Charlottesville and Albemarle County officials are trying to make it easier for residents and property owners to clean up from the Jan. 3 snowstorm that snapped tree limbs, toppled powerlines and poles and left thousands in the cold and dark.
Residents aren’t the only ones cleaning up. Virginia Department of Transportation crews will be working Interstate 64 over the next several weeks to remove the remnants of thousands of trees that had blocked the interstate between U.S. 250 and Goochland County during last week’s storm.
Repair crews from the region’s four utility companies reported the vast majority of customers were back on line Tuesday evening with about 130 out in Louisa County and less than 20 powerless in Albemarle County.
In Charlottesville and Albemarle County, officials announced Tuesday that they would waive fees for residents to dispose of storm-related vegetative debris at the Ivy Material Utilization Center. The waiver will be in effect until Monday, January 17.
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Vegetation debris, such as tree limbs, will be ground into mulch and available for purchase at the center. Debris will be accepted from 7:30 a.m. to 4 p.m., Monday through Saturday at the center, 4576 Dick Woods Road.
The waiver does not apply to commercial vehicles or haulers. To get the waiver, residents must show proof of residency and state that the debris is storm-related.
The city’s Public Works Department will help residents clear and clean up by providing a free storm debris pick-up service for the week of Jan. 24.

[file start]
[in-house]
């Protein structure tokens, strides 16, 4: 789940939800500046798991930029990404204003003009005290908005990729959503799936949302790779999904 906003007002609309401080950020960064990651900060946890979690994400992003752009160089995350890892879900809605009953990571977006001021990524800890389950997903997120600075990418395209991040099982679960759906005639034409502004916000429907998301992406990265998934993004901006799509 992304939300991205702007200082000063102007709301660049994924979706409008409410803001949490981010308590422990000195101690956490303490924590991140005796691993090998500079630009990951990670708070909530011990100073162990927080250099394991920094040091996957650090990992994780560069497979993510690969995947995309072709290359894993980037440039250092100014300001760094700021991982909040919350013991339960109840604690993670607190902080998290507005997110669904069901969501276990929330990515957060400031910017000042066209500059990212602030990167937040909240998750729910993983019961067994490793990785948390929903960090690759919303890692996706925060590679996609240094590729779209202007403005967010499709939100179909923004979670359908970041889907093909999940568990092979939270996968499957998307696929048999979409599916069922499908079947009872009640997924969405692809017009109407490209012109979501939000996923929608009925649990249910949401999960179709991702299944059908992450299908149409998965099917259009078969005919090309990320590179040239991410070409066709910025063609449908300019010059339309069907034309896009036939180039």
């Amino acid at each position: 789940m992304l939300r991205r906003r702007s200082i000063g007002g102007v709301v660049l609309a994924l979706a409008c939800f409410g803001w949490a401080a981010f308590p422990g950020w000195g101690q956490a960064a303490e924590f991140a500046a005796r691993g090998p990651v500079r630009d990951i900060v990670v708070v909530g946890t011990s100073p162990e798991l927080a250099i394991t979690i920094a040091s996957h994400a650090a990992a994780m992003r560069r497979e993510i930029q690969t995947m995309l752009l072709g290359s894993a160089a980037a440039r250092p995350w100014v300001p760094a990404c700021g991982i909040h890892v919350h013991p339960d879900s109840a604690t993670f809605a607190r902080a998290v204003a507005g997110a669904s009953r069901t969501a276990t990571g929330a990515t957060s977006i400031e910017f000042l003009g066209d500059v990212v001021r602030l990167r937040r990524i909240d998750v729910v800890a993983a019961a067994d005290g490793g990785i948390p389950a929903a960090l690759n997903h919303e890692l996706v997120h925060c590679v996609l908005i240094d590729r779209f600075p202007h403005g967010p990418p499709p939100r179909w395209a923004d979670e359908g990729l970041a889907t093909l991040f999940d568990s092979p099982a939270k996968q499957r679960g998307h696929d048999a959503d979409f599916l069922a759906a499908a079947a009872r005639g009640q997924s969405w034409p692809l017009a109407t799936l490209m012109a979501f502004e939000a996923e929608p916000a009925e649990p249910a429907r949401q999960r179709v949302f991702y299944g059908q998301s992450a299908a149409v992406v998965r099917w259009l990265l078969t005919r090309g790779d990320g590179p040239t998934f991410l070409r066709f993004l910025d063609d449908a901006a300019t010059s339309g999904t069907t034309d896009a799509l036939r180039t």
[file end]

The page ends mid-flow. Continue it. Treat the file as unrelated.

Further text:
Collection dates will correspond to residents’ normal trash pick-up day and only storm-related debris will be collected.
Depending on the amount of debris and response to the program, adjustments may be made to the schedule and will be announced as soon as possible.
City officials are asking residents to not stack or lean debris near or on trees, utility poles, or other structures. That includes keeping clear fire hydrants, water meters, backflow prevention devices and mailboxes and to avoid blocking roads, driveways and sidewalks.
Those city residents who previously purchased large item collection from the city to remove storm debris may keep their purchase for another date or request a refund from the city treasurer’s office.
More information is available at www.charlottesville.gov/1061/waste-management.
VDOT crews and commuters will be seeing a lot of each other in the next several weeks as crews remove trees, tree limbs and other storm-strewn debris from the highway shoulders and median.
The crews will use open-top tractor-trailers equipped with grapple claws to load the debris into the trucks and haul it to disposal sites.
“There will be both mobile and stationary work zones with right shoulder closures between 7 a.m. and 5 p.m. for the next three to four weeks,” said Lou Hatter, VDOT spokesman. “Once the right side of the highway is clear, the crews will move to the median. While trees and debris are removed from the median the left shoulder and left lane will be closed to accommodate the trucks and other equipment and provide safe working space for the crews.”
VDOT officials estimate in the thousands the number of trees fell in a 50-mile stretch of Interstate 64 in Albemarle, Fluvanna, Louisa and Goochland counties during the storm.
“Those trees blocking the travel lanes were cut into movable pieces and pushed to the shoulders to allow snowplows to continue moving and keep the highway open,” Hatter said. “Many other trees fell into the ‘clear zone’ outside the shoulder and are a hazard in the event a vehicle runs off the highway.”
Four debris removal crews are working on the eastbound highway from the U.S. 250/Shadwell exit and another four crews are working in the westbound lanes from mile marker 176 in Henrico County toward the U.S. 250/Shadwell exit in Charlottesville.
The operation is a cooperative effort between VDOT and the Virginia Department of Emergency Management and involves several specialty debris removal and monitoring contractors.
The vacant rest area at mile marker 145 eastbound will be used as a temporary debris management site. The debris will be dumped there and ground into chips for final disposal.